WASHINGTON—The House Energy and Commerce Committee approved legislation (H.R. 3981) today that ensures needed funding for the national nuclear waste repository program to develop an underground, state-of-the art repository at Yucca Mountain, Nev., in 2010. The committee approved H.R. 3981 by a vote of 29-19. The measure provides a five-year reclassification of the Nuclear Waste Fund – a dedicated fund financed by users and producers of nuclear-generated electricity at the rate of 1/10th of a cent per kilowatt-hour of electricity consumed. H.R. 3981 allows revenue from this fund to offset spending in the congressional budget process. A House appropriations subcommittee recently appropriated only $131 million for the Yucca Mountain project in fiscal 2005, far below the Bush administration’s $880 million budget request and the $750 million that consumers and producers pay into the fund annually. The following is a statement from John Kane, NEI senior vice president of governmental affairs.
“The Nuclear Energy Institute commends the House Energy and Commerce Committee for endorsing much-needed legislation that addresses the Yucca Mountain program’s growing funding needs. H.R. 3981 unshackles the Nuclear Waste Fund from its artificial restraints and allows its revenues to be used for their intended purpose over the next five years as a self-financed program that isn’t forced to compete against other federal programs.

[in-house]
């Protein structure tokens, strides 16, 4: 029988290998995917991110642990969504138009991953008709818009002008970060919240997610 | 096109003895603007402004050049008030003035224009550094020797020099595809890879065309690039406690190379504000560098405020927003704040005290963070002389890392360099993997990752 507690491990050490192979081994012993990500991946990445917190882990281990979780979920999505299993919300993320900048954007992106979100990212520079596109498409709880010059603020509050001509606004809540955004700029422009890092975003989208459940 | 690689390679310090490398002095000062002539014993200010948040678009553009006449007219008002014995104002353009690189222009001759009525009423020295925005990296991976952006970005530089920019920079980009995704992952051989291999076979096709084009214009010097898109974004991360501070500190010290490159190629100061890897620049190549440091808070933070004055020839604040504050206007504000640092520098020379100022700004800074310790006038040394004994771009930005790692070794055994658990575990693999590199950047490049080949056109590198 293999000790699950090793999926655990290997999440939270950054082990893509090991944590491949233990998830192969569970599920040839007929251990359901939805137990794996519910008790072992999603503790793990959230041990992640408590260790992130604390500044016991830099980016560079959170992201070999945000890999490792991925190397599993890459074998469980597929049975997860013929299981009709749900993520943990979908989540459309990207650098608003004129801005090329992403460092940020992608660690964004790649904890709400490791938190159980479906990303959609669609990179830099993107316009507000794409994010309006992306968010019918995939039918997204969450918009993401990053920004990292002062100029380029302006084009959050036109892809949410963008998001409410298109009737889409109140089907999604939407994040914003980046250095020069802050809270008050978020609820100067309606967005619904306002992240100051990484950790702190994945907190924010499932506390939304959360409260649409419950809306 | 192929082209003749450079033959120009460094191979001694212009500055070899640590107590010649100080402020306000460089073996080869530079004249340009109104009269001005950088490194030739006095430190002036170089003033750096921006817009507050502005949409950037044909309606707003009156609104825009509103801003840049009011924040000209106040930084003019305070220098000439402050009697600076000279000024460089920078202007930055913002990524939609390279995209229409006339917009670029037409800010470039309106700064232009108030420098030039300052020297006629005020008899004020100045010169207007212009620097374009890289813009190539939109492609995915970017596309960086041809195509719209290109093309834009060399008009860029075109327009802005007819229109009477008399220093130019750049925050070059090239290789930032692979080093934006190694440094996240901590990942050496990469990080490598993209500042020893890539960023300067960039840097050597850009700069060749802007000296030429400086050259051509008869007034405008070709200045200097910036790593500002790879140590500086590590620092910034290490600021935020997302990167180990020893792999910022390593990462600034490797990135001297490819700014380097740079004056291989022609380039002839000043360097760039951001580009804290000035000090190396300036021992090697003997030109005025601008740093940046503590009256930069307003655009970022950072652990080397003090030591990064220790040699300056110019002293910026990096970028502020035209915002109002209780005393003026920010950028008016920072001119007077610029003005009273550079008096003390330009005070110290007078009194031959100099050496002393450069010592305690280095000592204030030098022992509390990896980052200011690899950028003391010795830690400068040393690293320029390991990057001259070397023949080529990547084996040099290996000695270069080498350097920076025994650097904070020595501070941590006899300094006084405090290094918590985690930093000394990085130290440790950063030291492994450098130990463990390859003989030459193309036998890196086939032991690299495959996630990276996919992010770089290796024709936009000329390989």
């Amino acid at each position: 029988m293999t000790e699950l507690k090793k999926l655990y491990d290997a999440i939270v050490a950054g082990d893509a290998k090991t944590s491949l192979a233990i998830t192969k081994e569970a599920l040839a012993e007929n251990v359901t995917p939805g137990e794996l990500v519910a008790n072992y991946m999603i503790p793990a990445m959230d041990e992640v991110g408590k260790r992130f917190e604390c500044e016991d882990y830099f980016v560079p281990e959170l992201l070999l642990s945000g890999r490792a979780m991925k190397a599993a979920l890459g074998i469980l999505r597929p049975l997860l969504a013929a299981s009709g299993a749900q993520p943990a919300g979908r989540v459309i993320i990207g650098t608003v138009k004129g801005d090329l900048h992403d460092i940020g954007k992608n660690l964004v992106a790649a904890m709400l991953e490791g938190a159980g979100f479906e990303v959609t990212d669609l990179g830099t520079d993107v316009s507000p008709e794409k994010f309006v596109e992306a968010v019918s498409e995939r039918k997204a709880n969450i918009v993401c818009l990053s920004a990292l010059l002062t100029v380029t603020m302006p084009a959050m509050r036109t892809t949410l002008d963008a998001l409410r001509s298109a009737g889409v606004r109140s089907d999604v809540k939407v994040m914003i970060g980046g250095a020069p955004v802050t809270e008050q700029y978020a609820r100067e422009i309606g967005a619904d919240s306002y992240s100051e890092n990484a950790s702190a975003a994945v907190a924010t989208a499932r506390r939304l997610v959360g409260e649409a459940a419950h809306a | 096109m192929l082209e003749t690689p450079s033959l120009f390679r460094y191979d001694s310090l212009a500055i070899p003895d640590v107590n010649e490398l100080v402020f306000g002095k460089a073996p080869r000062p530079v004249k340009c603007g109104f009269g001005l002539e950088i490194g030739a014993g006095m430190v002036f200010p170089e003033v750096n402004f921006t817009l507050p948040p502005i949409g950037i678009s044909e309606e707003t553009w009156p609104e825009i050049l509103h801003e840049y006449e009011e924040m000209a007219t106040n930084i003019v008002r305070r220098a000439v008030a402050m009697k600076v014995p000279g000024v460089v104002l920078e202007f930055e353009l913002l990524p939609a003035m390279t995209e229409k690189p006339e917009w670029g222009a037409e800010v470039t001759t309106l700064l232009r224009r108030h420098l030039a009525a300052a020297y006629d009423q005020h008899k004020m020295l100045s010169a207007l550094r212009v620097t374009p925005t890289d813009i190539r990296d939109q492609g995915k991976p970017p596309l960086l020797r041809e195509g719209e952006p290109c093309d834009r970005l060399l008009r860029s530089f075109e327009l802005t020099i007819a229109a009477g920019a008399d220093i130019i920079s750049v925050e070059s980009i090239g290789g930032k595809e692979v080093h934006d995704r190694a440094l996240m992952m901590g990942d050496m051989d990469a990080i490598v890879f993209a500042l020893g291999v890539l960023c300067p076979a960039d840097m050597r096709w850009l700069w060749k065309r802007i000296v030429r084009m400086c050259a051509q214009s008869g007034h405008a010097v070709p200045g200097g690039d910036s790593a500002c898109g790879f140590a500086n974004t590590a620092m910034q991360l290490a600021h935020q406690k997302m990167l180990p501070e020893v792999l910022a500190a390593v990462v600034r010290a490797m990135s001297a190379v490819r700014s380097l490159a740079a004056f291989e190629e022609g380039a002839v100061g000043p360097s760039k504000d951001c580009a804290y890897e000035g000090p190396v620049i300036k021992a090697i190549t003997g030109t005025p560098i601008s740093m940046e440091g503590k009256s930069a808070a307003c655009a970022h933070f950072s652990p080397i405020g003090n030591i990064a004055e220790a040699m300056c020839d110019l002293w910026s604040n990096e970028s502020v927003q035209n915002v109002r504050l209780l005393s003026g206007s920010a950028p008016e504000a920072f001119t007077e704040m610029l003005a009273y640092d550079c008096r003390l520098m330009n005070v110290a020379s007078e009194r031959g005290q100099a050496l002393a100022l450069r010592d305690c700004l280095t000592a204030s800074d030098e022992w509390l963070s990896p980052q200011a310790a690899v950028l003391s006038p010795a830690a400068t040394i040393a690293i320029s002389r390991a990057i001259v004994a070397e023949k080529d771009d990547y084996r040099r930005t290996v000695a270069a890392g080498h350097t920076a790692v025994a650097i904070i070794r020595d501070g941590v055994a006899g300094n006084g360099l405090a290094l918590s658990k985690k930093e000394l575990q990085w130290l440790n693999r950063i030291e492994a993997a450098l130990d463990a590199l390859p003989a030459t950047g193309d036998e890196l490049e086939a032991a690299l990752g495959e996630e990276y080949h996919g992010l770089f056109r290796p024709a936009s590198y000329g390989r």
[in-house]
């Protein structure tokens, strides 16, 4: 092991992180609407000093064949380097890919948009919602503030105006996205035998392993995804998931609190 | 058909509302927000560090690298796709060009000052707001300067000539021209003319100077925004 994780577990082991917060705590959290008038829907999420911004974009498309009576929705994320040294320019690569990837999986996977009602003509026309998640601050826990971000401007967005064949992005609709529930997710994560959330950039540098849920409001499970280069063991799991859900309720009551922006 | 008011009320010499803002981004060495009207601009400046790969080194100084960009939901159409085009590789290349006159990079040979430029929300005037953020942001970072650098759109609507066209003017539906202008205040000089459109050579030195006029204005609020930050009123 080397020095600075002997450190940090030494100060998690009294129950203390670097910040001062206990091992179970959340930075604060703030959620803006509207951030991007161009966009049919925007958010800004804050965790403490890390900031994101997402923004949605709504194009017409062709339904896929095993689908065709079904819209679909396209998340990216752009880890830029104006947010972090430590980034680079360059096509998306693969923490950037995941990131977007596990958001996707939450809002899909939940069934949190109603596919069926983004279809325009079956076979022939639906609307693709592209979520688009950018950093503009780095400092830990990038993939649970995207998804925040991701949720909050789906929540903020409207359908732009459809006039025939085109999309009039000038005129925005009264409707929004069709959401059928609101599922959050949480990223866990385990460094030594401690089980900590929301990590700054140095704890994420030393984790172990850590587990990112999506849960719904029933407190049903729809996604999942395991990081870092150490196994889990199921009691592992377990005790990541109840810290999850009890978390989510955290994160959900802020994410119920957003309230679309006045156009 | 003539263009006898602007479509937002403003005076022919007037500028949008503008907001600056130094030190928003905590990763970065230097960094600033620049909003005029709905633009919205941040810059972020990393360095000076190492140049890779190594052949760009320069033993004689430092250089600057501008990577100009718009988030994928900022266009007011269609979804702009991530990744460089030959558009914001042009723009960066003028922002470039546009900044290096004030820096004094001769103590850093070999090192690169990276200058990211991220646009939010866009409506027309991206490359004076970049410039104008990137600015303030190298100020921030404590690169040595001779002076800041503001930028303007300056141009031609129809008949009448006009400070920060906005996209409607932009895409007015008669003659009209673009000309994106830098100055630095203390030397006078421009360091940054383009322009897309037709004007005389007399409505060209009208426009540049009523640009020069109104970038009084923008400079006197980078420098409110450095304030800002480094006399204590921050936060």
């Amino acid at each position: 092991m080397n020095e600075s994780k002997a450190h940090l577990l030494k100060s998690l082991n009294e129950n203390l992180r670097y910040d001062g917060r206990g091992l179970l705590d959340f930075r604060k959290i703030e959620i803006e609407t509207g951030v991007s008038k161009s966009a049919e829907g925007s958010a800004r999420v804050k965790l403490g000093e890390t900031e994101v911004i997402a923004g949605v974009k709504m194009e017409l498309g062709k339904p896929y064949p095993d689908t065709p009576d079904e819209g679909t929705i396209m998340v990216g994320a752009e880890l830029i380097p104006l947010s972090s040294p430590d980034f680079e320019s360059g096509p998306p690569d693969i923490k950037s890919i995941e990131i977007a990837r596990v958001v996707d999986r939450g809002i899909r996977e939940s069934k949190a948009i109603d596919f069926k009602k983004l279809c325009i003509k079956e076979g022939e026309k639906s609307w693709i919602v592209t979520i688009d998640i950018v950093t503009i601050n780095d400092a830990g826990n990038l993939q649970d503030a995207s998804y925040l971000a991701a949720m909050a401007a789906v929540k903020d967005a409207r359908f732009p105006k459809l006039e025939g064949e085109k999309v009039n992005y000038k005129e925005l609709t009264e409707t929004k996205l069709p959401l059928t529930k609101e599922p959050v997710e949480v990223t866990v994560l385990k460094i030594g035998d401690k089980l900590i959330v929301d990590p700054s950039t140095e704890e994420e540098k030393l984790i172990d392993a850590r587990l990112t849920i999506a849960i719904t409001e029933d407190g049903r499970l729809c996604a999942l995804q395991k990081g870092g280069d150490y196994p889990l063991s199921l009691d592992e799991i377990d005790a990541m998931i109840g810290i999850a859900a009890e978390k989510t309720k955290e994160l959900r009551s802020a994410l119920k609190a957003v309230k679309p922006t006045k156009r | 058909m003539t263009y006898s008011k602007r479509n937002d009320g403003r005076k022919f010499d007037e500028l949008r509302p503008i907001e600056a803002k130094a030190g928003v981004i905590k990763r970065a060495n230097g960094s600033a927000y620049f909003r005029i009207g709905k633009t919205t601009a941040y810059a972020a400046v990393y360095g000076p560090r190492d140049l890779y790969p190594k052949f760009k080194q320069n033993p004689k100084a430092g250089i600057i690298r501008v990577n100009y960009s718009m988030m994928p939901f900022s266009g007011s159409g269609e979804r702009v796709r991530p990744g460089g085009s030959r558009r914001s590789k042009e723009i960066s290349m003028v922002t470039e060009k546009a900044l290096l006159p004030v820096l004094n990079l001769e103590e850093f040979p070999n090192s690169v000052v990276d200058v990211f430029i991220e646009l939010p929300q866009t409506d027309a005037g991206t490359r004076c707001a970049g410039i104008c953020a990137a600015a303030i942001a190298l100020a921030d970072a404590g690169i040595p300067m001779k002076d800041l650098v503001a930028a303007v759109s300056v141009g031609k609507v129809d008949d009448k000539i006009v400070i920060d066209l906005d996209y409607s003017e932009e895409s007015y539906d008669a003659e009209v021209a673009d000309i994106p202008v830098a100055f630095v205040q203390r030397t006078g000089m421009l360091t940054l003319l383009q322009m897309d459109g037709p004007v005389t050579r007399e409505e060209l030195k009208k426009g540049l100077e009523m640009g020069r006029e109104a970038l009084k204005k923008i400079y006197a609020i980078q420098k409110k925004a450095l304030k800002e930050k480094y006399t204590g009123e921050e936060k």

“The Yucca Mountain program has entered a critical period. It is expected that six months from now the Department of Energy will submit a license application to the Nuclear Regulatory Commission, a major step toward its ultimate goal of initiating operations at the state-of-the-art underground disposal facility in 2010.
“We commend Chairman Barton and the committee for advancing this workable solution for Yucca Mountain funding that is so clearly in the national interest. Once enacted, this legislation will permit consumers and producers of nuclear-generated electricity to see a re-establishment of the original principle that the money they pay into the Nuclear Waste Fund is spent on the purpose for which it is intended.
“This legislation still allows for congressional oversight of the program to ensure proper use of the Nuclear Waste Fund revenues to achieve the ultimate goal of removal of used nuclear fuel to a centralized location. We urge the full House and the Senate to enact this legislation expeditiously so adequate and predictable funding can be ensured.”
The Nuclear Energy Institute is the nuclear energy industry’s policy organization. This news release and additional information about nuclear energy are available on NEI’s Internet site at http://www.nei.org.